The starters came one by one.
First De Beauvoir smoked salmon on toast. The salmon had been made into a thickly-cut
pate, flavoured with lemon and fennel and spread on a slice of toasted crusty white bread. This was a very successful morsel, particularly because of the texture of the salmon which what (3/10). A second starter arrived: a salad of crisp smoked bacon, broad beans, pea shoots and green beans. This was less successful for a number of reasons. Firstly, the repetition of pea shoots was regrettable. While I had not exactly enjoyed my pea pods earlier the fact they were in front of me meant that I did consume a far amount of peas, partly due to the cathartic process of shelling them. Covered with a very light dressing this salad’s predominant flavour was the saltiness of the bacon. The vegetables tasted fresh. But but but. Again, this is ‘just’ an arrangement of good quality ingredients (2/10). The third starter was a boiled Gladys May duck egg with a devilled mayonnaise placed inside a lettuce leaf. Again, a good quality egg no doubt but ‘just’ an egg (2/10). Is it enough for a £30+ lunch to rely predominantly on good quality ingredients? If you answer yes to that question then you are a different kind of restaurant-visitor than I. You can buy Glady May’s eggs in Sainsbury’s – there is no mystery here.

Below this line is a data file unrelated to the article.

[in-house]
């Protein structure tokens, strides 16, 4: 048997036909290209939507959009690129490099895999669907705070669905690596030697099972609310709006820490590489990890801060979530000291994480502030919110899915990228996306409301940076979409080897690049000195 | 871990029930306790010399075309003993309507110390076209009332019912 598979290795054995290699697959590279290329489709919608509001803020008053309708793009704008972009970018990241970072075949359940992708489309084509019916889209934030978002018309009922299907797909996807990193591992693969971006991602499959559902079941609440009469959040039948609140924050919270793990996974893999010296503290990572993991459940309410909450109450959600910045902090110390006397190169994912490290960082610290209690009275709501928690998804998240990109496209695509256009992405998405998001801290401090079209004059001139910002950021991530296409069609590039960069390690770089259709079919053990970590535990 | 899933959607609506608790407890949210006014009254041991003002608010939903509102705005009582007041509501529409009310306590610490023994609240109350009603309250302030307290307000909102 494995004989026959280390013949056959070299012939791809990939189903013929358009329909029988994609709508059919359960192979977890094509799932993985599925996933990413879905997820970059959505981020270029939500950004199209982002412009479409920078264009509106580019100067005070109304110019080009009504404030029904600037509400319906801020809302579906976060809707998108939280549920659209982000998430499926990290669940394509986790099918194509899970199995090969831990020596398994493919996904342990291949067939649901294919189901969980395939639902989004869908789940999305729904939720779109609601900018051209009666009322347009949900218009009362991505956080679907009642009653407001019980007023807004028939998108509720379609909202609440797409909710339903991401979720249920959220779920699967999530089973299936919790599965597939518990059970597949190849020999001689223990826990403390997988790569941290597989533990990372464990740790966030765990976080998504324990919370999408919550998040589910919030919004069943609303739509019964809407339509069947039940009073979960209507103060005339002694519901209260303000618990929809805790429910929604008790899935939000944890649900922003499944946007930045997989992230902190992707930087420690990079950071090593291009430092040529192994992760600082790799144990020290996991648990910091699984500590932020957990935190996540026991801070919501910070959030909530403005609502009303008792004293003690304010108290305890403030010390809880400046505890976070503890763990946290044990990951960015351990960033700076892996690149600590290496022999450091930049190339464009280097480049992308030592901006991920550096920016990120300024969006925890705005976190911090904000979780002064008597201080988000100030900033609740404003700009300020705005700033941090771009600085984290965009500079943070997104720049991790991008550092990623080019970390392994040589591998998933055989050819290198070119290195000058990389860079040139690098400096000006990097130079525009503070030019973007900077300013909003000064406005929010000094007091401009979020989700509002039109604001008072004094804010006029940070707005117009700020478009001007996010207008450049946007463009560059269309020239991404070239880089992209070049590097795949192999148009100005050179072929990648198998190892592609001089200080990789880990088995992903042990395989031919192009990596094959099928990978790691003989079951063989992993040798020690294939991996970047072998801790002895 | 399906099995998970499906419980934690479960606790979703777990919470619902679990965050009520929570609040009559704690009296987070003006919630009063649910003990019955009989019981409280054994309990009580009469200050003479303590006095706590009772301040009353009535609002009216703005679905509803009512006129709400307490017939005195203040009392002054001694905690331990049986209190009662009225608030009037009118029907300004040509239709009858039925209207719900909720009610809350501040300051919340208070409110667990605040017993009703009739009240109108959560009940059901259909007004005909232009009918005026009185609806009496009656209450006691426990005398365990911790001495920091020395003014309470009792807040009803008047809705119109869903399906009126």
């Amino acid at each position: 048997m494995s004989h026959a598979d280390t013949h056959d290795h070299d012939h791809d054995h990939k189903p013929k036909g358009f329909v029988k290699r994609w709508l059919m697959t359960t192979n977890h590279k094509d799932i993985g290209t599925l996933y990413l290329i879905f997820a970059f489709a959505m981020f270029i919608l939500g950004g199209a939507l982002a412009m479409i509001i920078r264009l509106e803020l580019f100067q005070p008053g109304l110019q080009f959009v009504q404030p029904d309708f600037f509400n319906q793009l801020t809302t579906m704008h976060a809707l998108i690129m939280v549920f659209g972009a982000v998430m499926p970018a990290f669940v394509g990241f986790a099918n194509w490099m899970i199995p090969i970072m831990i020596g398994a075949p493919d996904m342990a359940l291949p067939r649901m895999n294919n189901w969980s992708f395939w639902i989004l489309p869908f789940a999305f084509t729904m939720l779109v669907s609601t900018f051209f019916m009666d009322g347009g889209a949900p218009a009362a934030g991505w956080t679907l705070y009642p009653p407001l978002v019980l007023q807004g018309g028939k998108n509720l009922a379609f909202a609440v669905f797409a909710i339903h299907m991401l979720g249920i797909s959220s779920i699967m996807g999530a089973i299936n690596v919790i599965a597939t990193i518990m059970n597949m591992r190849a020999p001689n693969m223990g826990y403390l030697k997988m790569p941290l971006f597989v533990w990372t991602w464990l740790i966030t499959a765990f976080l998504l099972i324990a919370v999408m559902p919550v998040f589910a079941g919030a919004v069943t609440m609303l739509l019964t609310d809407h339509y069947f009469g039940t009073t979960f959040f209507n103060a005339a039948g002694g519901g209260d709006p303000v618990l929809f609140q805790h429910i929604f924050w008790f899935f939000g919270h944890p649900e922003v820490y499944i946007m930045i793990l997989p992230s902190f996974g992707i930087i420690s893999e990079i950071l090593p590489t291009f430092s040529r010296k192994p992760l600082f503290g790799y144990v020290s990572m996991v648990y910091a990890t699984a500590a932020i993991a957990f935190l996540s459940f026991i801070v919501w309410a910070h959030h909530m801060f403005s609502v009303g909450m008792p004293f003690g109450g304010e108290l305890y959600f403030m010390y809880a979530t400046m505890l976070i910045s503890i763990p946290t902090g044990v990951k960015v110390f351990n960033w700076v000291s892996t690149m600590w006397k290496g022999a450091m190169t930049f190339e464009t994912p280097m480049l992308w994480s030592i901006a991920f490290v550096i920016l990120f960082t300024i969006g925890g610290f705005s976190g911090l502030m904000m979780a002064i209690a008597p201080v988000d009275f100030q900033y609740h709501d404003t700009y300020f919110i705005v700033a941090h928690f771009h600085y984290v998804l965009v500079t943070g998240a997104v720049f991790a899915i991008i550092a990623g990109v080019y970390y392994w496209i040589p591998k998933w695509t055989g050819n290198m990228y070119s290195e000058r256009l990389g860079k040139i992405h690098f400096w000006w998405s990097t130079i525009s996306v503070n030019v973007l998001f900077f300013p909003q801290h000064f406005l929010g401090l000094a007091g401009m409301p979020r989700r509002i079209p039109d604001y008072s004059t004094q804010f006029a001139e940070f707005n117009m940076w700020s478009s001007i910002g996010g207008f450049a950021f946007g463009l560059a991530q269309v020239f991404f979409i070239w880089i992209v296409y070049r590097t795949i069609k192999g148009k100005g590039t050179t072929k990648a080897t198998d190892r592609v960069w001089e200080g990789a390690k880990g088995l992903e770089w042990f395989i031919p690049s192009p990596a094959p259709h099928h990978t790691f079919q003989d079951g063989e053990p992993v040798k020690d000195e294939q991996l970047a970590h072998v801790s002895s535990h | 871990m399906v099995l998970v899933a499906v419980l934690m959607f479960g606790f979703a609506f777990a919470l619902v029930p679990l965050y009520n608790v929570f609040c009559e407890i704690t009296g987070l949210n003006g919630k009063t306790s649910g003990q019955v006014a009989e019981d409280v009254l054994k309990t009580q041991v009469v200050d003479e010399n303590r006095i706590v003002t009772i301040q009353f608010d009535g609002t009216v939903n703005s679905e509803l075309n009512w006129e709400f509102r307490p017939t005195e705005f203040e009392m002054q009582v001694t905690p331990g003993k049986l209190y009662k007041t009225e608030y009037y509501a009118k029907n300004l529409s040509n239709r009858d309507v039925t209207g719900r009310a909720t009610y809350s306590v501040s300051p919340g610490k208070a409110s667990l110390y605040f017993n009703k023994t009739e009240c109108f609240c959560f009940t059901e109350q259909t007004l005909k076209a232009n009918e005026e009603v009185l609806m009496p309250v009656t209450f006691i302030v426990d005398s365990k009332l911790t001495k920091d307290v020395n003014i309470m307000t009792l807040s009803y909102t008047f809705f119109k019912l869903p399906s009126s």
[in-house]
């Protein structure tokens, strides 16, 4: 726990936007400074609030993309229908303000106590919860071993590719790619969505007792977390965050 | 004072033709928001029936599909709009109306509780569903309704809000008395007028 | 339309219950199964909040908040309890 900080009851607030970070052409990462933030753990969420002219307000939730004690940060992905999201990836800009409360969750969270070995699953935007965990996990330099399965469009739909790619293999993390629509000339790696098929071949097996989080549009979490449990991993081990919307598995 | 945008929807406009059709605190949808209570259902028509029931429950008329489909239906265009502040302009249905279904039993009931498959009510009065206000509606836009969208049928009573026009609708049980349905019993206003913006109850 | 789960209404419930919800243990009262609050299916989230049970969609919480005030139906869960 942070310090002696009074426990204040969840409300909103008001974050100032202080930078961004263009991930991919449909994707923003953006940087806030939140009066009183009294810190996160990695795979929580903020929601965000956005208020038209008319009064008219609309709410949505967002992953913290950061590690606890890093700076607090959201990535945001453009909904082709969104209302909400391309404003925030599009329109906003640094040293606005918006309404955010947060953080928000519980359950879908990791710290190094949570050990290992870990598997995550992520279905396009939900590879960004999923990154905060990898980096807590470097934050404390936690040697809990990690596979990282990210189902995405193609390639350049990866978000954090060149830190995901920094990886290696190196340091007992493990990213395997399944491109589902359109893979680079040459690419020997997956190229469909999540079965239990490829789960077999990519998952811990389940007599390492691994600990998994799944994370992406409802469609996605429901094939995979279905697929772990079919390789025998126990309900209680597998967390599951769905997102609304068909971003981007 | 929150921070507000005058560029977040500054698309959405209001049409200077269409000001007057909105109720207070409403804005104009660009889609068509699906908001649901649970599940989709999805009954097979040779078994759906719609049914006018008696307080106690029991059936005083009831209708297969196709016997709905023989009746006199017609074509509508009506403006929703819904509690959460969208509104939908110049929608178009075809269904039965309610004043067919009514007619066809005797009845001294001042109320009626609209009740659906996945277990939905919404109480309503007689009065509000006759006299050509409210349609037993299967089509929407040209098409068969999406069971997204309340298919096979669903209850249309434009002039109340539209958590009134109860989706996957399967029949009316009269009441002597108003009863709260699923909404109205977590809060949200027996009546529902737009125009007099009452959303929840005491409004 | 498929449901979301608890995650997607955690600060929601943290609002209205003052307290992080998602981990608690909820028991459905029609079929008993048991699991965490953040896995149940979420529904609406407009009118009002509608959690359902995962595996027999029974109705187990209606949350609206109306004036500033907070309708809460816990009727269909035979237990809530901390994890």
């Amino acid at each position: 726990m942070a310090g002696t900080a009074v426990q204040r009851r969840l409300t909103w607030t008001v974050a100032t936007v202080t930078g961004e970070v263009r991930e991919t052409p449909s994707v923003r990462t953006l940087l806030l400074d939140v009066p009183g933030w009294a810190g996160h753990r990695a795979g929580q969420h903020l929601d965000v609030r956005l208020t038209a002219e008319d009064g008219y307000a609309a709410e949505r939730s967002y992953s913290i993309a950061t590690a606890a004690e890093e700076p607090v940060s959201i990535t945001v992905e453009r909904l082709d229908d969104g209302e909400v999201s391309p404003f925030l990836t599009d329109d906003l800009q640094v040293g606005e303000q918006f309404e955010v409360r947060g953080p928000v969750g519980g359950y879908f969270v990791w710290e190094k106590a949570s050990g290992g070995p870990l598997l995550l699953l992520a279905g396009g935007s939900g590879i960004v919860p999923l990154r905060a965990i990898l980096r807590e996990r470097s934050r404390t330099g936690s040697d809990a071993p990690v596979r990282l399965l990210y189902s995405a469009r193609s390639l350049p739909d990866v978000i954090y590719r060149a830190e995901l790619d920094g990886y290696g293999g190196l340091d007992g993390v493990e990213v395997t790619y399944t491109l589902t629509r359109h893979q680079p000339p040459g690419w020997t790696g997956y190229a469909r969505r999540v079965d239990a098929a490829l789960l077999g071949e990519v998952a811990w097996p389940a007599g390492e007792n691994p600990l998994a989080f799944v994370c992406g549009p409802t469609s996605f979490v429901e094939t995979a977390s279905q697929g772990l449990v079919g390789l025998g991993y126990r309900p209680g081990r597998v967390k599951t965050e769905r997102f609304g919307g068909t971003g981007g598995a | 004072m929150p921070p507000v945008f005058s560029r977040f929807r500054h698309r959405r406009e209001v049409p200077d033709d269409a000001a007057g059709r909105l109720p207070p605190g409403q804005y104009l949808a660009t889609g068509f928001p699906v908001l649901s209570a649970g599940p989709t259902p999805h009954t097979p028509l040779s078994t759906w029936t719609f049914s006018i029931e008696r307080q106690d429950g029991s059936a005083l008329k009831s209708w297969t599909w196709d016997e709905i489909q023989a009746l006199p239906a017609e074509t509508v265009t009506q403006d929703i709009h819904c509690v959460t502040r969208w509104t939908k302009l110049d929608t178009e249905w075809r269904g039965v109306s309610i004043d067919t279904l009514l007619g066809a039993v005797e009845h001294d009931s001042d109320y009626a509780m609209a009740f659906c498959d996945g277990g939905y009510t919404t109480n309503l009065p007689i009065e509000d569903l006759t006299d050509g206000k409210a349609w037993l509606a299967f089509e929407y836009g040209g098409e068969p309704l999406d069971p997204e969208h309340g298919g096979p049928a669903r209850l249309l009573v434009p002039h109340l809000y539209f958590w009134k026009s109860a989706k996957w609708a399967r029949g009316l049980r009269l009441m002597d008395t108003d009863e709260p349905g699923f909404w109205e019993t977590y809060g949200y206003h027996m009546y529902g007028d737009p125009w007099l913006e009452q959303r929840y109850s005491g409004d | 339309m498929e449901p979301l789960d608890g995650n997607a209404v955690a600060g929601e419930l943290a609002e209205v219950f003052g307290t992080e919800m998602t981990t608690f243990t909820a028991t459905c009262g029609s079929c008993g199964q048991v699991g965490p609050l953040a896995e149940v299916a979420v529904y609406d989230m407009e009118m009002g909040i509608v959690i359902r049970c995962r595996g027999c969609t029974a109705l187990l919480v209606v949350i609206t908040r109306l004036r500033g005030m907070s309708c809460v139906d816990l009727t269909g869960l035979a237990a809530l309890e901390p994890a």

The main course consisting of roast rib of Herefordshire beef, accompanied by a wonderfully voluminous Yorkshire pudding, roast potatoes, greens, buttered peas (again!) and carrots with gravy. This was good, wholesome fare but did not raise its level beyond good quality gastropub. The beef was on the rare side of medium, not at all chewy though perhaps lacking in flavour a little – as was the gravy. The greens, peas and carrots were of a similar quality to the kind you might get buying organic equivalents in Waitrose – which is no bad thing at all. The Yorkshire puddings were perhaps the highlight; aesthetically impressive huge mountains of bubbly soft batter. The lowlight and for a roast dinner, according to J, entirely unforgiveable were the roast potatoes. Every culinary-minded person has their way of making roast potatoes, which their loudly declare is the best way of doing them. At Hix’s whoever was responsible for the potatoes seemed to have learnt their recipe from my primary school canteen. These were not at all crispy on the outside and very stodgy on the inside. All in all, this was a pretty good roast, potatoes aside. Just I don’t think that’s saying much (2/10).

The desserts menu consisted of three options: a whiskey and walnut tart, a chocolate mousse or a slice of Lancashire cheese with chutney. Both of our party went for the tart, which was accompanied by a huge dollop of Cornish clotted cream. (If there is a word appropriate word for describing a serving of clotted cream it is dollop). We’re quite big fans of walnut tarts in our household and this was a particularly well-made example.

What did other people think? Hix Oyster & Chop House on Urbanspoon